Decades ago, ecstasy — yes, MDMA — was used in marriage counseling

A revival is occurring, and we sure can use it.

Photo credit: Stephan C Archetti / Keystone Features / Hulton Archive / Getty Images
  • For the first decade after it was synthesized, MDMA was used in individual and couples therapy.
  • Many therapists spoke against the criminalization of MDMA in 1985 due to the drug's therapeutic potential.
  • A revival has occurred in recent years, with the government allowing clinical trials to move forward.
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Why are people sexually attracted to cartoons? Evolution.

Nikolaas Tinbergen's concept of "supernormal stimulus" explains why humans are attracted to a heightened version of reality.

(Photo: Walt Disney Pictures)
  • According to Pornhub's annual statistics, "hentai" and "cartoons" were among the most popular categories in 2018.
  • Such pornography is a supernormal stimulus, an artificial object that triggers an animal's instinctual response more intensely than natural analogs.
  • Supernormal stimuli not only explain our heightened response to pornography, but also art, junk food, and social media.
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Researchers find how to add more "love hormone" to your relationships

A study looks at the chemistry of couples engaged in different activities.

Henri Leconte at art class. 2019. (Photo by Kelly Defina/Getty Images)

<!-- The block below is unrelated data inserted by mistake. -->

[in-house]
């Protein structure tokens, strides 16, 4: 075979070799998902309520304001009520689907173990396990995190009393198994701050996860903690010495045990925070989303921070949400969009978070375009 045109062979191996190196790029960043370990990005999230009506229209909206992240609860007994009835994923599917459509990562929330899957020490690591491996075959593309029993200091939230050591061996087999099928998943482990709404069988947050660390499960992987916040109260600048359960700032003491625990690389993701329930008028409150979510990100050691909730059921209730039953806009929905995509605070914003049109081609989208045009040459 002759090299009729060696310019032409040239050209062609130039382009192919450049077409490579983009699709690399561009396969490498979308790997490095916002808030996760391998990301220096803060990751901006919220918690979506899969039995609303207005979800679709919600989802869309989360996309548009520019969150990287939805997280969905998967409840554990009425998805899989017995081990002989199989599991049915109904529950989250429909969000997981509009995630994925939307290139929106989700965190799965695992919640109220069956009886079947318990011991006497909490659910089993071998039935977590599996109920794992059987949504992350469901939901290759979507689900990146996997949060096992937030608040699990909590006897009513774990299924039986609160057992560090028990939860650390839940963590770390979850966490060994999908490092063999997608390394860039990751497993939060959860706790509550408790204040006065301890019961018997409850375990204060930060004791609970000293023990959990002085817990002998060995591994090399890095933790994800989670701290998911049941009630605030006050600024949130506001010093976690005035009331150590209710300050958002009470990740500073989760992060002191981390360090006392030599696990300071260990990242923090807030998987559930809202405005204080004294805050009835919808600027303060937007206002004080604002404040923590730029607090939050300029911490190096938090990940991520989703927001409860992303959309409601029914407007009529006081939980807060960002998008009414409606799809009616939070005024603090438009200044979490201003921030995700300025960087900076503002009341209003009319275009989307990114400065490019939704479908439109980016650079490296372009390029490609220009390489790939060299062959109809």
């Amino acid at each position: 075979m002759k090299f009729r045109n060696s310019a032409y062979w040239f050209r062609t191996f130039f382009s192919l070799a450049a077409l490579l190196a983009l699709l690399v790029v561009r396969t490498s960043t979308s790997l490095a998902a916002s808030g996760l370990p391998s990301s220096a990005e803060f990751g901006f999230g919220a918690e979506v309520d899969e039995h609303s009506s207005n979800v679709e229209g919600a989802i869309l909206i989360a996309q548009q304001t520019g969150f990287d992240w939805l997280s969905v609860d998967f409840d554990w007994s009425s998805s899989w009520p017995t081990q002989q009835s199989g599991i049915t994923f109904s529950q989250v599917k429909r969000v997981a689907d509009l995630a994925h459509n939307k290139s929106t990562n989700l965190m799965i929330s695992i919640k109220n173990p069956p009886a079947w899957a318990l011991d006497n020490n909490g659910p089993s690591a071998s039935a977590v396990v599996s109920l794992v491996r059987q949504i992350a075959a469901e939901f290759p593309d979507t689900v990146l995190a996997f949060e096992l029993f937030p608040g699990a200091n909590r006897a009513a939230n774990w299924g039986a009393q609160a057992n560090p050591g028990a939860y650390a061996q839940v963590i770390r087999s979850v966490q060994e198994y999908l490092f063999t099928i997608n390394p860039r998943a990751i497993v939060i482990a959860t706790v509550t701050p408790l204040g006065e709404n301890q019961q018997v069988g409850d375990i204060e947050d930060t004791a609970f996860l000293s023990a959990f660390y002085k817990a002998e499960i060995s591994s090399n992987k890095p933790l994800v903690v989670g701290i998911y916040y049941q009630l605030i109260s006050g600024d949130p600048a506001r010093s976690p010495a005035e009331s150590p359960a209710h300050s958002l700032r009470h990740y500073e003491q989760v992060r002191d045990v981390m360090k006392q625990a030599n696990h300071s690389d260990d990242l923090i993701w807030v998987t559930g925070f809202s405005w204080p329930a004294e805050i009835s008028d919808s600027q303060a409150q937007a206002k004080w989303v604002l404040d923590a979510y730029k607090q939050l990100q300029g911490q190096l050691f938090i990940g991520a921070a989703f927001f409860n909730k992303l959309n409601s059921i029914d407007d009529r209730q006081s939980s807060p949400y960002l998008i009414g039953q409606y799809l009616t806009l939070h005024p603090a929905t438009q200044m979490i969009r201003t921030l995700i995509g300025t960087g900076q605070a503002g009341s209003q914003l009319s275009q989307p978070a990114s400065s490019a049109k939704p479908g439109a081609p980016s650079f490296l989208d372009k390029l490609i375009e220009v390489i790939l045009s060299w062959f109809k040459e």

• Leisure activities can help release more oxytocin, say researchers.
  • Oxytocin is a hormone linked to social and sexual interaction.
  • Couples who took art classes and played board games together released oxytocin.
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Love in a time of migrants: on rethinking arranged marriages

Arranged marriages and Western romantic practices have more in common than we might think.

In his book In Praise of Love (2009), the French communist philosopher Alain Badiou attacks the notion of 'risk-free love', which he sees written in the commercial language of dating services that promise their customers 'love, without falling in love.'

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Can relationship anarchy create a world without heartbreak?

Nurturing several relationships at once can empower us to build a life so rich that when we lose one love among many, we don't feel as if we've lost 'everything.'

Can you imagine a world without heartbreak? Not without sadness, disappointment or regret – but a world without the sinking, searing, all-consuming ache of lost love. A world without heartbreak is also a world where simple acts cannot be transformed, as if by sorcery, into moments of sublime significance. Because a world without heartbreak is a world without love – isn't it?

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